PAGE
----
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Context in React
  • Last Updated : 23 Jul, 2020

In this article, you will be introduced to React Context, one of the latest features in React Applications.

Prerequisites: ReactJS-Basics, Typescript(with Interfaces), ES6 notation

What is React Context?

React Context is a method to pass props from parent to child component(s), by storing the props in a store(similar in Redux) and using these props from the store by child component(s) without actually passing them manually at each level of the component tree.

Why React Context? We have Redux!!

Using Redux to interact with states from parent to child components is not only quite difficult to understand but also gives you a more complex code. Through the usage of Context, the understanding of concept and code is far easier than that of Redux.

When to use React Context?

Anytime you want! There is no iron-clad rule like when to use Context in your application. Whenever you want a store to keep your states or variables in and use them elsewhere in your program, use Context. Generally, when we have two or more levels(height) in our component tree, it is viable to use a store instead of passing props and then lifting the state as this will create confusion and unnecessary lengthy code.
If we have three components in our app, A->B->C where A is the parent of B and B is the parent of C. To change a state from C and pass it to A, keep the state of A in a store, then extract the state from store and use it in C. This completely eliminates the necessity of the state to pass through B. So the flow is like A->C.


Now let’s understand with a simple example.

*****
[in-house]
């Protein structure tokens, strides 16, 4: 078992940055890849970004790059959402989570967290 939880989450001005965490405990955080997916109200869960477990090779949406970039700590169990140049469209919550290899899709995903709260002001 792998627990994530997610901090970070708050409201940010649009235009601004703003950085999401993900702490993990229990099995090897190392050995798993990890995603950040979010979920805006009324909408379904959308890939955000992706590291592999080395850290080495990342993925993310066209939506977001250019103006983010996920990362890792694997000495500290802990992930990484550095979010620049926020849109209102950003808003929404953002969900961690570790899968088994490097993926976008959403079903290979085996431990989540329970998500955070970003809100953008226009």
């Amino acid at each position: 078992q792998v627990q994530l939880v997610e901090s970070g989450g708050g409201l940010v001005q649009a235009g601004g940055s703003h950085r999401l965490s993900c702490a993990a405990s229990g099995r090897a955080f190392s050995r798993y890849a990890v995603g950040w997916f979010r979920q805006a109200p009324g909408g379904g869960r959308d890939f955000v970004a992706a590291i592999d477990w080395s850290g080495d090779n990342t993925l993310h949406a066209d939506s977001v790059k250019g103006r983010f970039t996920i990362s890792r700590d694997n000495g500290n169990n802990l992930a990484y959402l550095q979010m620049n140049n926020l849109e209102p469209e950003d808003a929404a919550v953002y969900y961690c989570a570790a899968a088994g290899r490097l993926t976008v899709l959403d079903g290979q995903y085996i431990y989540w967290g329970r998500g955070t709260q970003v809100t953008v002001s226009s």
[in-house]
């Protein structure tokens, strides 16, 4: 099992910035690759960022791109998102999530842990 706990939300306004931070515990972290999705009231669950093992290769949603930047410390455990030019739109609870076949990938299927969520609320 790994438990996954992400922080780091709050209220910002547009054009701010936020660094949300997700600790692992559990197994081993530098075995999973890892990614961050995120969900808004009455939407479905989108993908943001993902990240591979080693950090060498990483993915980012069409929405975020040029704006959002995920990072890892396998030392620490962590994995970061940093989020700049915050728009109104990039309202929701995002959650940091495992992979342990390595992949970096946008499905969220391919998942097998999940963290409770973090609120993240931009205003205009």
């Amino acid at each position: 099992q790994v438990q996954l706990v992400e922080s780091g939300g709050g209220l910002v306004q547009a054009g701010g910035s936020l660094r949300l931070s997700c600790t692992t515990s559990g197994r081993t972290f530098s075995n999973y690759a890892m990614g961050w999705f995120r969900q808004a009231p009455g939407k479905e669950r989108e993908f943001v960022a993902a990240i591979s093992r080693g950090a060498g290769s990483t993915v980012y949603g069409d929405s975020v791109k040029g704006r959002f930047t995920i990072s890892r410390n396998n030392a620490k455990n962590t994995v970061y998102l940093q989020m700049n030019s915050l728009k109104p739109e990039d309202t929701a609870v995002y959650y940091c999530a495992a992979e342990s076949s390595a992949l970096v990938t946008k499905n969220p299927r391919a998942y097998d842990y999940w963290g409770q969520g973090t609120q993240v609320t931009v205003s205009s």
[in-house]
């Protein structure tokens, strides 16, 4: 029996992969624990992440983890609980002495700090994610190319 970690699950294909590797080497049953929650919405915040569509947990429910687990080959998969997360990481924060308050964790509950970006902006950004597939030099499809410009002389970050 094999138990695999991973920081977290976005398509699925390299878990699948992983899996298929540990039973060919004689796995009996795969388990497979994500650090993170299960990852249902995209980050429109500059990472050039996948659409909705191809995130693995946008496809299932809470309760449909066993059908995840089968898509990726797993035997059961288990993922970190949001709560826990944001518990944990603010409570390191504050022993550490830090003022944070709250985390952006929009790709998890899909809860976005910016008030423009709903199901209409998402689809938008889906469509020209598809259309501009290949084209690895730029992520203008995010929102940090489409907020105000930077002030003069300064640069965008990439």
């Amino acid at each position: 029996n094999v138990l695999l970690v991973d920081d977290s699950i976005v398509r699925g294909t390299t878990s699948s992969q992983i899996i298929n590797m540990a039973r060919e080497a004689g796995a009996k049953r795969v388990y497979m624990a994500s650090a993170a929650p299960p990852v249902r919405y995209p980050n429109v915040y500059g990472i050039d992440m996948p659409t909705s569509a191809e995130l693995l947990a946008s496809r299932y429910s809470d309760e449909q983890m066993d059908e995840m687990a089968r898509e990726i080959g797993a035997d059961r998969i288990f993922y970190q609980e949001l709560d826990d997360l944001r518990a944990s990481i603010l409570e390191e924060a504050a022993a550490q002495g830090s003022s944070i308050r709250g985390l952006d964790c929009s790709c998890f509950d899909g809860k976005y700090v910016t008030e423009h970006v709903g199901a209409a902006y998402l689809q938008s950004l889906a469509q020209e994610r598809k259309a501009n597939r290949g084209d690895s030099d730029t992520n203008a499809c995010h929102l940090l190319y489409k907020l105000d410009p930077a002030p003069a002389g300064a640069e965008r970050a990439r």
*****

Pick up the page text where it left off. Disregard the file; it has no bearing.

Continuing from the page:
first, let’s define an interface(or class) consisting of name and marks of a student:

interface MarksContext{
name: string;
marks: number;

Now define this interface in a Context.

const contextmarks = React.createContext(null);
// Context defined with properties of MarksContext interface initiallized with null

Create Provider and Consumer

const MarksContextProvider = contextmarks.Provider;
// This is the store in which states will be kept in and passed as props.

const MarksContextConsumer = contextmarks.Consumer;
// This is the store from which states stored in the Provider
// Context will be extracted by child component and used according to the user.

Now, let our component tree structure be like A->B->C(from above). We will store some value of name and marks in a dictionary, pass the info from A to display it in C without meddling with B. A is the root App.

Complete code:
Note:keep the two files in the same directory.

1. MarksContext.tsx(typescript)

import * as React from "react";
export interface MarksContext{
  name: string;
  marks: number;
const contextmarks = React.createContext<MarksContext | null>(null);
export const MarksContextProvider = contextmarks.Provider;
export const MarksContextConsumer = contextmarks.Consumer;

2. App.tsx(typescript)

import * as React from "react";
import { render } from "react-dom";
import { MarksContext, MarksContextProvider } from "./MarksContext";
import {  MarksContextConsumer } from "./MarksContext";
const sample: MarksContext = {
  name: "X",
  marks: 20
export const A = () => (
  <MarksContextProvider value={sample}>
    <B />
const B = () => (
    <h2>Student Info</h2>
    <C />
const C = () => (
    {appContext =>
      appContext && (
          Name: {} <br />
          Marks: {appContext.marks} <br />
render(<A />, document.getElementById("root"));


The information is first declared in an interface MarksContext, then the intreface information is defined in contextmarks. Provider(MarksContextProvider) and consumer(MarksContextConsumer) are defined in this context.
MarksContextProvider is put in A, the root of our app with value initialized as given in sample.Later the MarksContextConsumer is put in C, from which value of interface is extracted through appContext which serves as an instance of the MarksContext interface. Lastly, the value is displayed in C.

Note:Only the components mentioned within the Provider(MarksContextProvider) and their children can modify the states using Consumer(MarksContextConsumer).

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